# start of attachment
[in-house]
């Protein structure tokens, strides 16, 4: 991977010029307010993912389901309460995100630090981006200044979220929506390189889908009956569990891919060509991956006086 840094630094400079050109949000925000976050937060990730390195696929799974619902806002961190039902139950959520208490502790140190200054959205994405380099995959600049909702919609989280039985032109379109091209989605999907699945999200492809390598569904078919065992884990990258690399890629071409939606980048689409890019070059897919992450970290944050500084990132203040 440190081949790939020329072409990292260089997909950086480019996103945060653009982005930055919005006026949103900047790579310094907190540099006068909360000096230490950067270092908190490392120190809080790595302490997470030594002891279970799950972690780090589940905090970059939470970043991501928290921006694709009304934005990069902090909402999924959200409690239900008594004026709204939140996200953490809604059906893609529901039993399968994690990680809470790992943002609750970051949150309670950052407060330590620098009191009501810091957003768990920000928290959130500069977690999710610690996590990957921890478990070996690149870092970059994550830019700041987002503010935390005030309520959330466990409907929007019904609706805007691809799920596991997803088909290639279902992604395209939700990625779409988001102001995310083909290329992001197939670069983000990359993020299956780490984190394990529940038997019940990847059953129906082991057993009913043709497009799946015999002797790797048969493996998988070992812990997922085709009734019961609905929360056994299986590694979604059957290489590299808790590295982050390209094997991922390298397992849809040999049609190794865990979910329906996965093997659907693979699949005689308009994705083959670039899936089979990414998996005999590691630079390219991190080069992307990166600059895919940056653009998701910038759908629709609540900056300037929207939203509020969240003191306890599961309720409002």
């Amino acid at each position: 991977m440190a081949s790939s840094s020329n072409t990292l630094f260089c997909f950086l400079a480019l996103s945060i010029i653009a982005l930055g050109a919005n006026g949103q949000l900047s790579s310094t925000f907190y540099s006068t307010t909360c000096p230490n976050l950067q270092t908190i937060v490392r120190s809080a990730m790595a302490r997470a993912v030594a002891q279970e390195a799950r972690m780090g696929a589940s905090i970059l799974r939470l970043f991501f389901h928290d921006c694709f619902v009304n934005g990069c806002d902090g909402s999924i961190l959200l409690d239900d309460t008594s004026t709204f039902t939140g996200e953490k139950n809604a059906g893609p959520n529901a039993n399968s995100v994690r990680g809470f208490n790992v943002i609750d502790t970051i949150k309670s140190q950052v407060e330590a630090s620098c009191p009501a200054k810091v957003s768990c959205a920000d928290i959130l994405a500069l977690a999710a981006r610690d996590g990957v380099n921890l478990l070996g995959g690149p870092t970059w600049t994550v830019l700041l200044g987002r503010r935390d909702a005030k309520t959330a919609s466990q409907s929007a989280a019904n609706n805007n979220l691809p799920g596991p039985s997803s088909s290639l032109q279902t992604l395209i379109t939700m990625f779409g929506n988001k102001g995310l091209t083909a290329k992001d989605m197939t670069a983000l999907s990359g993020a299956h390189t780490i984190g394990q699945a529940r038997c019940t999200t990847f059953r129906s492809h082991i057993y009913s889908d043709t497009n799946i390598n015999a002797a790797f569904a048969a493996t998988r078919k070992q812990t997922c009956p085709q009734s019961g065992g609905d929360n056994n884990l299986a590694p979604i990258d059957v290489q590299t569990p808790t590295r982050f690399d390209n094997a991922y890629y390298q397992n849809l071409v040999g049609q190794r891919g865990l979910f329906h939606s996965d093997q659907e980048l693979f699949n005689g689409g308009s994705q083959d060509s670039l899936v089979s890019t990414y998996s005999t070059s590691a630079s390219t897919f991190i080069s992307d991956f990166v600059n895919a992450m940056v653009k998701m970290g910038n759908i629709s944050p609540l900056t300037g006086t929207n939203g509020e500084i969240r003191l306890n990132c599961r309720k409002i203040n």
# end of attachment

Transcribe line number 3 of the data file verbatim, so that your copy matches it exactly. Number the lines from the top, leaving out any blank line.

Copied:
């Amino acid at each position: 991977m440190a081949s790939s840094s020329n072409t990292l630094f260089c997909f950086l400079a480019l996103s945060i010029i653009a982005l930055g050109a919005n006026g949103q949000l900047s790579s310094t925000f907190y540099s006068t307010t909360c000096p230490n976050l950067q270092t908190i937060v490392r120190s809080a990730m790595a302490r997470a993912v030594a002891q279970e390195a799950r972690m780090g696929a589940s905090i970059l799974r939470l970043f991501f389901h928290d921006c694709f619902v009304n934005g990069c806002d902090g909402s999924i961190l959200l409690d239900d309460t008594s004026t709204f039902t939140g996200e953490k139950n809604a059906g893609p959520n529901a039993n399968s995100v994690r990680g809470f208490n790992v943002i609750d502790t970051i949150k309670s140190q950052v407060e330590a630090s620098c009191p009501a200054k810091v957003s768990c959205a920000d928290i959130l994405a500069l977690a999710a981006r610690d996590g990957v380099n921890l478990l070996g995959g690149p870092t970059w600049t994550v830019l700041l200044g987002r503010r935390d909702a005030k309520t959330a919609s466990q409907s929007a989280a019904n609706n805007n979220l691809p799920g596991p039985s997803s088909s290639l032109q279902t992604l395209i379109t939700m990625f779409g929506n988001k102001g995310l091209t083909a290329k992001d989605m197939t670069a983000l999907s990359g993020a299956h390189t780490i984190g394990q699945a529940r038997c019940t999200t990847f059953r129906s492809h082991i057993y009913s889908d043709t497009n799946i390598n015999a002797a790797f569904a048969a493996t998988r078919k070992q812990t997922c009956p085709q009734s019961g065992g609905d929360n056994n884990l299986a590694p979604i990258d059957v290489q590299t569990p808790t590295r982050f690399d390209n094997a991922y890629y390298q397992n849809l071409v040999g049609q190794r891919g865990l979910f329906h939606s996965d093997q659907e980048l693979f699949n005689g689409g308009s994705q083959d060509s670039l899936v089979s890019t990414y998996s005999t070059s590691a630079s390219t897919f991190i080069s992307d991956f990166v600059n895919a992450m940056v653009k998701m970290g910038n759908i629709s944050p609540l900056t300037g006086t929207n939203g509020e500084i969240r003191l306890n990132c599961r309720k409002i203040n």